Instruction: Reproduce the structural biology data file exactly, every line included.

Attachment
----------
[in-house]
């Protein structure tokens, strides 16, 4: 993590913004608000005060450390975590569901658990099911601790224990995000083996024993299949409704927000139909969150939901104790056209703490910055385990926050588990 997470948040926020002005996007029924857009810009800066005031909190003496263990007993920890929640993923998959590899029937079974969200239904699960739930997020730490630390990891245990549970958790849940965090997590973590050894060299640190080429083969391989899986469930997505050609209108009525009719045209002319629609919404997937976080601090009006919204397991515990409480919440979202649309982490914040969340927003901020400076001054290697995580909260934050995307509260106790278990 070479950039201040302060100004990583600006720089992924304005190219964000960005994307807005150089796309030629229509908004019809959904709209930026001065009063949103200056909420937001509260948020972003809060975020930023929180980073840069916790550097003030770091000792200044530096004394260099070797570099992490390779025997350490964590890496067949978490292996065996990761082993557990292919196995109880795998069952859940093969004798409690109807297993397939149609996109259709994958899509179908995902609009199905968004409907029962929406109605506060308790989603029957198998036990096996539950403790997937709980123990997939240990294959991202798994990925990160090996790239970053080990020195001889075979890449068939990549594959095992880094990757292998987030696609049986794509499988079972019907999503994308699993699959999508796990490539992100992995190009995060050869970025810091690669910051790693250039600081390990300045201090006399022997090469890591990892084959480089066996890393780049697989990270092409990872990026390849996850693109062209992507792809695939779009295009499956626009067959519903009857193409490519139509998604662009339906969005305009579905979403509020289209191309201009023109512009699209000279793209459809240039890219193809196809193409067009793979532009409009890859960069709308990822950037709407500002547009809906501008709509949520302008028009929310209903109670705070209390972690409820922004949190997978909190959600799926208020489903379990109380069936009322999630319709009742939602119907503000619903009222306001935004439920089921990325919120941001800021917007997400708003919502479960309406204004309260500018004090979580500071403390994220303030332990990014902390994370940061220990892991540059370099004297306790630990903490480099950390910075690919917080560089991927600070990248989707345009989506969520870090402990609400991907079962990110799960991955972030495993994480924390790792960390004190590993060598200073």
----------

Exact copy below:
[in-house]
């Protein structure tokens, strides 16, 4: 993590913004608000005060450390975590569901658990099911601790224990995000083996024993299949409704927000139909969150939901104790056209703490910055385990926050588990 997470948040926020002005996007029924857009810009800066005031909190003496263990007993920890929640993923998959590899029937079974969200239904699960739930997020730490630390990891245990549970958790849940965090997590973590050894060299640190080429083969391989899986469930997505050609209108009525009719045209002319629609919404997937976080601090009006919204397991515990409480919440979202649309982490914040969340927003901020400076001054290697995580909260934050995307509260106790278990 070479950039201040302060100004990583600006720089992924304005190219964000960005994307807005150089796309030629229509908004019809959904709209930026001065009063949103200056909420937001509260948020972003809060975020930023929180980073840069916790550097003030770091000792200044530096004394260099070797570099992490390779025997350490964590890496067949978490292996065996990761082993557990292919196995109880795998069952859940093969004798409690109807297993397939149609996109259709994958899509179908995902609009199905968004409907029962929406109605506060308790989603029957198998036990096996539950403790997937709980123990997939240990294959991202798994990925990160090996790239970053080990020195001889075979890449068939990549594959095992880094990757292998987030696609049986794509499988079972019907999503994308699993699959999508796990490539992100992995190009995060050869970025810091690669910051790693250039600081390990300045201090006399022997090469890591990892084959480089066996890393780049697989990270092409990872990026390849996850693109062209992507792809695939779009295009499956626009067959519903009857193409490519139509998604662009339906969005305009579905979403509020289209191309201009023109512009699209000279793209459809240039890219193809196809193409067009793979532009409009890859960069709308990822950037709407500002547009809906501008709509949520302008028009929310209903109670705070209390972690409820922004949190997978909190959600799926208020489903379990109380069936009322999630319709009742939602119907503000619903009222306001935004439920089921990325919120941001800021917007997400708003919502479960309406204004309260500018004090979580500071403390994220303030332990990014902390994370940061220990892991540059370099004297306790630990903490480099950390910075690919917080560089991927600070990248989707345009989506969520870090402990609400991907079962990110799960991955972030495993994480924390790792960390004190590993060598200073």